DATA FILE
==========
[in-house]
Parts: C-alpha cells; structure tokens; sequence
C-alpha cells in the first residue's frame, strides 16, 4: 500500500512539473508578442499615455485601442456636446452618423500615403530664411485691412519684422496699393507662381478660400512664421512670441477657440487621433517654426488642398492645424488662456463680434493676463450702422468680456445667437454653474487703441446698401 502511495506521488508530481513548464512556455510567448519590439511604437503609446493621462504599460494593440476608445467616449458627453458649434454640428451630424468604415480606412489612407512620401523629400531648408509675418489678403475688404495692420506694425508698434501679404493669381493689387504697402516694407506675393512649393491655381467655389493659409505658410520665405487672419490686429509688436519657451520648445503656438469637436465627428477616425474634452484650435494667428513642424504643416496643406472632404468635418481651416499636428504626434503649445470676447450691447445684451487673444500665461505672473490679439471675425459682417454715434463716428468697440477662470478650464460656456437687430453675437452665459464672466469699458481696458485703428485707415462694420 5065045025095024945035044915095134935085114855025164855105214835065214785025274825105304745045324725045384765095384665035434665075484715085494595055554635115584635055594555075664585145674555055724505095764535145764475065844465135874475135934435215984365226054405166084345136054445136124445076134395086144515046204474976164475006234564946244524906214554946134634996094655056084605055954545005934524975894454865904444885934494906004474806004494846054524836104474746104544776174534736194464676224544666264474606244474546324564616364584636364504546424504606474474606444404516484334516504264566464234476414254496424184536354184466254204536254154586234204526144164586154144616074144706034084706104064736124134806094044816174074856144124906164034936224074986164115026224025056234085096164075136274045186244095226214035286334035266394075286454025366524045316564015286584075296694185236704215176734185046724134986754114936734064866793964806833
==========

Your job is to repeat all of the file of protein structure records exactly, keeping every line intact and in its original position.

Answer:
[in-house]
Parts: C-alpha cells; structure tokens; sequence
C-alpha cells in the first residue's frame, strides 16, 4: 500500500512539473508578442499615455485601442456636446452618423500615403530664411485691412519684422496699393507662381478660400512664421512670441477657440487621433517654426488642398492645424488662456463680434493676463450702422468680456445667437454653474487703441446698401 502511495506521488508530481513548464512556455510567448519590439511604437503609446493621462504599460494593440476608445467616449458627453458649434454640428451630424468604415480606412489612407512620401523629400531648408509675418489678403475688404495692420506694425508698434501679404493669381493689387504697402516694407506675393512649393491655381467655389493659409505658410520665405487672419490686429509688436519657451520648445503656438469637436465627428477616425474634452484650435494667428513642424504643416496643406472632404468635418481651416499636428504626434503649445470676447450691447445684451487673444500665461505672473490679439471675425459682417454715434463716428468697440477662470478650464460656456437687430453675437452665459464672466469699458481696458485703428485707415462694420 5065045025095024945035044915095134935085114855025164855105214835065214785025274825105304745045324725045384765095384665035434665075484715085494595055554635115584635055594555075664585145674555055724505095764535145764475065844465135874475135934435215984365226054405166084345136054445136124445076134395086144515046204474976164475006234564946244524906214554946134634996094655056084605055954545005934524975894454865904444885934494906004474806004494846054524836104474746104544776174534736194464676224544666264474606244474546324564616364584636364504546424504606474474606444404516484334516504264566464234476414254496424184536354184466254204536254154586234204526144164586154144616074144706034084706104064736124134806094044816174074856144124906164034936224074986164115026224025056234085096164075136274045186244095226214035286334035266394075286454025366524045316564015286584075296694185236704215176734185046724134986754114936734064866793964806833